My blog post went to #1 on Hacker News!

My blog post went to #1 on Hacker News!

On Sunday evening I decided to once and for all kill my Facebook account. But I didn’t want to lose everything so I managed to back up everything.

Instead of just doing that, I decided to document most of the process and do a little blog post about it, just for incase an old friend or acquaintance is looking for me, which they can google me and they’ll probably find this blog and a whole list of updated ways to contact me. And then they’ll know, “Ah, Ronald deleted his account, he didn’t unfriend me.” - no heavy vibes 💝

As with most of my blog posts, for fun, I share it on Hacker News along with Twitter & Reddit. I usually get a few views from it.

However this time was a little bit different.

About 20 minutes after I posted it, I suddenly saw my traffic surging fast and my server slowed down like crazy - but it luckily stayed live.

That’s when it hit me. My blog post is on the front page of Hacker News. OH MY GOSH!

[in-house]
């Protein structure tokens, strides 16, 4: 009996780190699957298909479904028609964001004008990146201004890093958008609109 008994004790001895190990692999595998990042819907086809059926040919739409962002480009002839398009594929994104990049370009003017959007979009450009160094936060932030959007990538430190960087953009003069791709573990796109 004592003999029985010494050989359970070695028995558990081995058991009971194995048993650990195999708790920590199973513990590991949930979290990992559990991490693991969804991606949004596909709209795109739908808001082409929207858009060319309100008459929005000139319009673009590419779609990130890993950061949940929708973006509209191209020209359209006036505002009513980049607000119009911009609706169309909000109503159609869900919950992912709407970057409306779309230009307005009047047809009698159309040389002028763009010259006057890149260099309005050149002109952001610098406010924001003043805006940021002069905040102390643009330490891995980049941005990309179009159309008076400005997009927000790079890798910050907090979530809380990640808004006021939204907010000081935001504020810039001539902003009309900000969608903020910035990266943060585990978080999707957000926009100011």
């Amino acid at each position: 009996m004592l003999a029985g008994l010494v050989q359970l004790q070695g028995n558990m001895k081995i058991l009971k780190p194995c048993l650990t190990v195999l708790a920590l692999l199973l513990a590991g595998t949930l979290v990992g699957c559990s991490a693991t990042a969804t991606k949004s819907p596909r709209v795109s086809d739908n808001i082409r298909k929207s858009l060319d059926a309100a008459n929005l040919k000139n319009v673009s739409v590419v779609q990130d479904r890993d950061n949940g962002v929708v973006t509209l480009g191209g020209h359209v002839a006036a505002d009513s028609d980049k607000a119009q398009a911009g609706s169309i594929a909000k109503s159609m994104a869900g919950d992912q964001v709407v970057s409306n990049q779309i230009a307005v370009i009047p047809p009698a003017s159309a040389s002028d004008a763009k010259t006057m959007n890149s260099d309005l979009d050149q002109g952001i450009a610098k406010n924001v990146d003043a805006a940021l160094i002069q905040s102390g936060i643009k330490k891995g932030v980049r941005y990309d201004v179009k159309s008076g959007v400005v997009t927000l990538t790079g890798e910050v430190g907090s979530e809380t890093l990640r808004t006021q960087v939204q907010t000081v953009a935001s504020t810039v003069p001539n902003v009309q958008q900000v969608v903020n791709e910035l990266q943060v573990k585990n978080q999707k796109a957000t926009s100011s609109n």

About an hour after I posted it, it received over 3000 hits already.

First it was at #3.

But it quickly got ahead of the rest.

Ahead of Nvidia, Google and NY Times (classic headline though) OH MY GOSH 2.0

And it literally hovered around the top 3 for a few hours, till it started moving down. By the evening it was just over #10. And then it slowly faded away.

I mean, it’s not suppose to be a big deal. It’s not like I got money for it or anything tangible. But, the feeling that I something I posted actually got that much attention by over 11,000 people in a day. That’s quite a cool feeling.

It also gave my servers a good stress test. My blog runs on Ghost, with Sqlite (as opposed to MySQL which they recommend) and it managed to stay up. I think a bit more RAM and CPU would’ve ensured that it stayed fast all the time - but still, it didn’t crash and it just kept serving page requests. At some point I was getting over 50 hits per second. That’s a lot of traffic for a $5 server.

Overall, It was a cool experience! Hopefully something like this happens again - and with one of my projects, or clients’ websites.